The non-scientists have a rooted impression that the scientists are shallowly optimistic, unaware of man’s condition. On the other hand, the scientists believe that the literary intellectuals are totally lacking in foresight, peculiarly unconcerned with their brother men, and in a deep sense anti-intellectual, anxious to restrict both art and thought to the existential moment. And so on. Anyone with a mild talent for invective could produce plenty of this kind of subterranean back-chat. On each side there is some of it which is not entirely baseless. It is all destructive. Much of it rests on misinterpretations which are dangerous.
Click on his picture to the left to read the Rede Lecture Essay, The Two Cultures, His Novel, A Time of Hope can be read online by clicking here.
Core Curricula such as the one at Roger Williams University are responses to this sense of fragmentation. We are participating in an attempt to forge a universal educational experience for all members of the Roger Williams student community, regardless of major, regardless of age, regardless of the majors they take or the schools in which those majors are located. This might be a brilliant exercise: it might also be a noble folly. I have the kind of mind that can hold both of these views simultaneously. It is worth the effort, in my judgment, to bring this diverse group into a common enterprise. I'm planning to have a good time doing it.
Each faculty member of the Core 102 team shapes the general content of the course to his or her individual interests and expertise. My sections will use different materials and in a different sequence, than you'll find in the other sections. At this stage of its development, the Internet is perhaps the most democratic medium ever invented. It is certainly the most potent educator since the invention of moveable type. I make that statement fully recognizing we've a few other means of disseminating information which have been invented since Gutenberg's day: movies, radio, television, and the cell phone to name the big four. Yet none of these allows the level of public access that the Internet does.
I always teach at this course because I like teaching Freshmen. This section is a LLC section (Most of the students not only live in the same housing unit, they also take this course together. Convictions about the potential of the Internet have caused me to emphasize its use in all the courses I teach, including this one. My sections of Core 102 have their own Website and you are reading this on that Website now.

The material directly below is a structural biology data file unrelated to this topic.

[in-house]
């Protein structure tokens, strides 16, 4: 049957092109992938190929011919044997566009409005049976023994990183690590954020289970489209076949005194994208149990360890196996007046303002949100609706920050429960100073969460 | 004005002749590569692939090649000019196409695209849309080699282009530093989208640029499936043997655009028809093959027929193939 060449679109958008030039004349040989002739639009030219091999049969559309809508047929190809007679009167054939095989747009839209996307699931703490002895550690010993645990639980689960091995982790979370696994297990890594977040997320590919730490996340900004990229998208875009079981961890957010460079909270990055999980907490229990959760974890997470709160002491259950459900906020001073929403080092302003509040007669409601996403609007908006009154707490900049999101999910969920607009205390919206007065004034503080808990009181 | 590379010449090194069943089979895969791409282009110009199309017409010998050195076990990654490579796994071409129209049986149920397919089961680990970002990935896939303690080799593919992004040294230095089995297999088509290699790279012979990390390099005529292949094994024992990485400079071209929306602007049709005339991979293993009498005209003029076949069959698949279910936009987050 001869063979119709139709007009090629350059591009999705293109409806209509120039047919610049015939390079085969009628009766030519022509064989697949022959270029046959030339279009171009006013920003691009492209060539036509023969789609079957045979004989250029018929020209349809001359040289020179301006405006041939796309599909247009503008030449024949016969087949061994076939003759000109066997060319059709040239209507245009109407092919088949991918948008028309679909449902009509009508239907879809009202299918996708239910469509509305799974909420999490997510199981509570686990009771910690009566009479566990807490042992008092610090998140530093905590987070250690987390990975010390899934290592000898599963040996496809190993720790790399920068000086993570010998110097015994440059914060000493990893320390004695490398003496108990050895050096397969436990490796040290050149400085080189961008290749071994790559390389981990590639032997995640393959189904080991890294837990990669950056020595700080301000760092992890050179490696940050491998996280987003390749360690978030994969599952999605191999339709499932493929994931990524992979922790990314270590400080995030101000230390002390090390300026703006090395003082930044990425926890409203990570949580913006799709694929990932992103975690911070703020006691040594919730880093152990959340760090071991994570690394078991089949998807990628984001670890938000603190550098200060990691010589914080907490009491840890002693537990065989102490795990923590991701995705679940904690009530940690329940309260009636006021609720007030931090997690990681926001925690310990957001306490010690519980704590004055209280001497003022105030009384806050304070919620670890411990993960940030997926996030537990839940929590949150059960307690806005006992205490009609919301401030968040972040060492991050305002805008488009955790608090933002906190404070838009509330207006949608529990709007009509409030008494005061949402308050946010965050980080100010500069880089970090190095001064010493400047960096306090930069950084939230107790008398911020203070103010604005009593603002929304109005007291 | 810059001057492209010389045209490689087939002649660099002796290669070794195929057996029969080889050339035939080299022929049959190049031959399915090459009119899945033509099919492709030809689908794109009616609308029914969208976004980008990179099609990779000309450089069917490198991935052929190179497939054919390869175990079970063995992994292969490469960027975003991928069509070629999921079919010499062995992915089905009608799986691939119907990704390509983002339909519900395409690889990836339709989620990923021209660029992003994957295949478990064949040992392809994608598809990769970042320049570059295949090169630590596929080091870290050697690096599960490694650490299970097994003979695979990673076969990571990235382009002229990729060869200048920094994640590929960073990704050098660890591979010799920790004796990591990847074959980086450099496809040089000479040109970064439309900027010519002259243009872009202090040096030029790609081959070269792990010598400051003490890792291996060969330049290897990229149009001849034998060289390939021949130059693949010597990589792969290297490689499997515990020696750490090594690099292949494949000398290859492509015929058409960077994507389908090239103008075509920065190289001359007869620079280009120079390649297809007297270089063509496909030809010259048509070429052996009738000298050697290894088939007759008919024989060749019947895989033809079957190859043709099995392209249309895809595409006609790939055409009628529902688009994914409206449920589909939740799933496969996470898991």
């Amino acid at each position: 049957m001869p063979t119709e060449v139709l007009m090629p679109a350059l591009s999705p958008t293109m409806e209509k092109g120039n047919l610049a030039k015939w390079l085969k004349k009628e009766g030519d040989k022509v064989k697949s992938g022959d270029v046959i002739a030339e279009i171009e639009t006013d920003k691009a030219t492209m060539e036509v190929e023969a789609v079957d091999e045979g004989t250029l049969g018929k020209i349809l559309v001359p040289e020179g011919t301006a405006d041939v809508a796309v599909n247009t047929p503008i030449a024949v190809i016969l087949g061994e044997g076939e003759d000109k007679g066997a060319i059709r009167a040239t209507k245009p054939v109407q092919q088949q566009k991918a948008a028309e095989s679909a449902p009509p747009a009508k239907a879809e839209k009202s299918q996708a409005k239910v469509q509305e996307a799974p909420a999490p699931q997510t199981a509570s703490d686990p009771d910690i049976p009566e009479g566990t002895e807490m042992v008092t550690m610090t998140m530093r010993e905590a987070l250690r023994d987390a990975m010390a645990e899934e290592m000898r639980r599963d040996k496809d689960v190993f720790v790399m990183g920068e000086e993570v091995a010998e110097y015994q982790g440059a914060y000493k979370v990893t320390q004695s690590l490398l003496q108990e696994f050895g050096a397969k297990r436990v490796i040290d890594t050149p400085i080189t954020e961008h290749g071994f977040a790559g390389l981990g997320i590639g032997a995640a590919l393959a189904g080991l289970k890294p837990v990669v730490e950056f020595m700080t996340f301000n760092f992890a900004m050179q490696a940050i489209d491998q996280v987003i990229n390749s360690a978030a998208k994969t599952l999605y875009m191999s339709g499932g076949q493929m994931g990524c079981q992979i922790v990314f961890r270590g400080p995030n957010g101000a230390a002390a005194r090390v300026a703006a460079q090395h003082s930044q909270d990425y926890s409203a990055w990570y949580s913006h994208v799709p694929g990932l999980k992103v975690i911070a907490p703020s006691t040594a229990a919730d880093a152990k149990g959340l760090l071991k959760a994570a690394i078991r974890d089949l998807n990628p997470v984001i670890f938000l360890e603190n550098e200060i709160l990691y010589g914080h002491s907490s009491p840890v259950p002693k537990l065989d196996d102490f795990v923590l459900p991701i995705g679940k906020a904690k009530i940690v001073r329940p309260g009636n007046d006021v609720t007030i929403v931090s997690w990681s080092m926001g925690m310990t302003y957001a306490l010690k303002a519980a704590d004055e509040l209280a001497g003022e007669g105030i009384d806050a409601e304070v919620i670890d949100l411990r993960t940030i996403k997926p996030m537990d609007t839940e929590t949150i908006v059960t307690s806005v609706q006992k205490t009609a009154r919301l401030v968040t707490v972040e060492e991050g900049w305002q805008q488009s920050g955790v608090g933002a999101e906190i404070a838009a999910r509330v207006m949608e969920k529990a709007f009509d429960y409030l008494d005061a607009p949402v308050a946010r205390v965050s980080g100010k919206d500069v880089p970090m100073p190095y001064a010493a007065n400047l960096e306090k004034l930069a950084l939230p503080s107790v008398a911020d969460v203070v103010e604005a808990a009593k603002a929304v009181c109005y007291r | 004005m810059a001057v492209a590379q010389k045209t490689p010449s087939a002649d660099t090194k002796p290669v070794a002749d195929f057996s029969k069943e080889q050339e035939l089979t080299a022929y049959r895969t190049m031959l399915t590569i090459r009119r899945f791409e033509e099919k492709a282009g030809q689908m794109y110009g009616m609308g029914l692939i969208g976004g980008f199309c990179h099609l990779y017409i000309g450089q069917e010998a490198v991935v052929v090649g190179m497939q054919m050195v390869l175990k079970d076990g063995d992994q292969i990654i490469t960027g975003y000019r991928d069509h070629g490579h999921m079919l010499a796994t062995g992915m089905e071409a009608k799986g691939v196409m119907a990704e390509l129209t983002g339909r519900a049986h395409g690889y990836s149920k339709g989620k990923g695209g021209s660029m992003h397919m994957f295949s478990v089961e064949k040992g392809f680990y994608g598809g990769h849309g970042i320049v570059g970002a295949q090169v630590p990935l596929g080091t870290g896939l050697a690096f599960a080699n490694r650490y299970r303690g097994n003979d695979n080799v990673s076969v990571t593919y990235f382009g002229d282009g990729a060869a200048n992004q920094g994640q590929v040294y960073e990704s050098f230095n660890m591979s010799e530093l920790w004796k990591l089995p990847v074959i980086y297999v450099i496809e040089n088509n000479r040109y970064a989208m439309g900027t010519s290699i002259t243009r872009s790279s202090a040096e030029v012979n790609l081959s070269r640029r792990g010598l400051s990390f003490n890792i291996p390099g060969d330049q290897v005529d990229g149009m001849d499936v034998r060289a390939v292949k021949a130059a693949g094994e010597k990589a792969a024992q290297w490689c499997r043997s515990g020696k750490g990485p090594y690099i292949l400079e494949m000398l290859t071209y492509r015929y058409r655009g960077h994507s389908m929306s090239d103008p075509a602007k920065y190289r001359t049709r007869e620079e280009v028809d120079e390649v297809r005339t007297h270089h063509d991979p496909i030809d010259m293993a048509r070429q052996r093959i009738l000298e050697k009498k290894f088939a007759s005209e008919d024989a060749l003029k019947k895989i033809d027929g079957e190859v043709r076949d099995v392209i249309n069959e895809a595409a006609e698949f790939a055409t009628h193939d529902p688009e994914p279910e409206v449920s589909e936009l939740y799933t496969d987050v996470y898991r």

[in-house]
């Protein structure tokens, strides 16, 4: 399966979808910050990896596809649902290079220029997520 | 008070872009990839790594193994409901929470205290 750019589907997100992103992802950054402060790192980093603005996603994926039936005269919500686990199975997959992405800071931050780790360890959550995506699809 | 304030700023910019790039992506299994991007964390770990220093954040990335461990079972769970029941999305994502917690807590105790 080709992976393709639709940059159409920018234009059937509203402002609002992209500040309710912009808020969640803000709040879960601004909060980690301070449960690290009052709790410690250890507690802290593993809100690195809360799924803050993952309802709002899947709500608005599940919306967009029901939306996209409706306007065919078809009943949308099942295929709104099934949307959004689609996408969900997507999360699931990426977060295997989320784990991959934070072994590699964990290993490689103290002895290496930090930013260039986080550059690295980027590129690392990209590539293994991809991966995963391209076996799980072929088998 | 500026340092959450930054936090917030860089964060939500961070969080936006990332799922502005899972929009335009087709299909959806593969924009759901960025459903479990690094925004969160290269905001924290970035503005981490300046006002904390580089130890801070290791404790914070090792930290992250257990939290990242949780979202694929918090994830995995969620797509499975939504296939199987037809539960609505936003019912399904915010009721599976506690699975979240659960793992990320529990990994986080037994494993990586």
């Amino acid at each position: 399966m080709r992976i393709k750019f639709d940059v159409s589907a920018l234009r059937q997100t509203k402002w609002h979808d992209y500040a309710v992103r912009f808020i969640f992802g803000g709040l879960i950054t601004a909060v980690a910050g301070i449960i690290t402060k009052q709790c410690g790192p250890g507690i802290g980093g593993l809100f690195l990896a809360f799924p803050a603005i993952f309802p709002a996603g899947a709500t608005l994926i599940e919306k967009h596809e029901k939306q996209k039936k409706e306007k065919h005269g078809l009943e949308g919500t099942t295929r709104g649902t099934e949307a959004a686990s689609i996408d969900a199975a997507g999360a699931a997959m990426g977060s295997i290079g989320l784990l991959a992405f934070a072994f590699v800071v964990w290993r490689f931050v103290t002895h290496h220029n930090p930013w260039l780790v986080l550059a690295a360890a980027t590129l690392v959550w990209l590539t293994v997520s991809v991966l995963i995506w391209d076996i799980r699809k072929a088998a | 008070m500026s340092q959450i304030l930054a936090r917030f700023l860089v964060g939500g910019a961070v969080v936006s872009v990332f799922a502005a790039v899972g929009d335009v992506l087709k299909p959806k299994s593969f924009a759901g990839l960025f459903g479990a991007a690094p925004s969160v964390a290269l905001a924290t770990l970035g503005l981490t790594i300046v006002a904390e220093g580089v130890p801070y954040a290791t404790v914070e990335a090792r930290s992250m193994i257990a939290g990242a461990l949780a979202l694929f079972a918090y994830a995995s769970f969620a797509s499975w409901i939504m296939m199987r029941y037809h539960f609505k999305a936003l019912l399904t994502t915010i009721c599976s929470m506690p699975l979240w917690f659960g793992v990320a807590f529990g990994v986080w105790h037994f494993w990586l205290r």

Notes on each week's reading and discussion activities will be found there. Assignments and links to additional resources will be there, as well. Bookmark the URL. There will be one web page of notes and assignments per week, and these will develop as the semester progresses. There will be an index on the home page at the left, with links to the page appropriate for the week’s work, and I’ll publish these one week in advance. So make sure “we’re all on the same page”. All required reading assignments will be posted on the class Website.
The Work Ahead
The Core Readings:
At the center of this course are a series of classic readings related to the idea, “democracy”. The earliest of these documents dates to nearly five centuries B.C.E. The most recent dates to last spring. Faculty refer to this collection as the “Core Canon”. (Canon is a word used to describe a collection of representative and authoritative texts on a subject,...in this case, Democracy.) Several years ago we began the posting the “Core Canon” online. The experiment worked very well, and we have repeated this procedure ever since. The entire canon can be found at
We won’t be using all the documents in the Core Canon: It would be a good idea to look the list of documents over, however. The documents are published as Portable Document Format (.pdf) files. This format is useful because it maintains formatting regardless of which browser or printer one has. Pdf. files are read by the Adobe Acrobat Reader. Most computers come with this software installed. Should you not have it, you can get it at
If you do not have a computer and printer there are free machines available for use in the library.
Critical Thinking as an Academic Method.